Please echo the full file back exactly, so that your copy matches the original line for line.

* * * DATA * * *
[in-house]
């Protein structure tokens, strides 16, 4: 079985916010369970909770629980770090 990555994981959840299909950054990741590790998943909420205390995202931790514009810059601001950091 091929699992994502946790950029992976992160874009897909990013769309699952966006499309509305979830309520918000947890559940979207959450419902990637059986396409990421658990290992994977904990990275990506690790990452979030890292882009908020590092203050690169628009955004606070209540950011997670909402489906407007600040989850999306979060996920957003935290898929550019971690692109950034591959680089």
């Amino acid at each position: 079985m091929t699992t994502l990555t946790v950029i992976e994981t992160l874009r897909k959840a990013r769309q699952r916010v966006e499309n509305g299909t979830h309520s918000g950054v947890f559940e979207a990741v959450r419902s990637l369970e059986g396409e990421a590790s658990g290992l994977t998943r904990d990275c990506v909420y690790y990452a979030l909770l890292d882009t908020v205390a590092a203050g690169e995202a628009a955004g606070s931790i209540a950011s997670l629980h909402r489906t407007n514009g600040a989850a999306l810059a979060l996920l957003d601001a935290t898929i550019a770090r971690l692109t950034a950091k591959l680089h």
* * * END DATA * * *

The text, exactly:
[in-house]
């Protein structure tokens, strides 16, 4: 079985916010369970909770629980770090 990555994981959840299909950054990741590790998943909420205390995202931790514009810059601001950091 091929699992994502946790950029992976992160874009897909990013769309699952966006499309509305979830309520918000947890559940979207959450419902990637059986396409990421658990290992994977904990990275990506690790990452979030890292882009908020590092203050690169628009955004606070209540950011997670909402489906407007600040989850999306979060996920957003935290898929550019971690692109950034591959680089």
């Amino acid at each position: 079985m091929t699992t994502l990555t946790v950029i992976e994981t992160l874009r897909k959840a990013r769309q699952r916010v966006e499309n509305g299909t979830h309520s918000g950054v947890f559940e979207a990741v959450r419902s990637l369970e059986g396409e990421a590790s658990g290992l994977t998943r904990d990275c990506v909420y690790y990452a979030l909770l890292d882009t908020v205390a590092a203050g690169e995202a628009a955004g606070s931790i209540a950011s997670l629980h909402r489906t407007n514009g600040a989850a999306l810059a979060l996920l957003d601001a935290t898929i550019a770090r971690l692109t950034a950091k591959l680089h």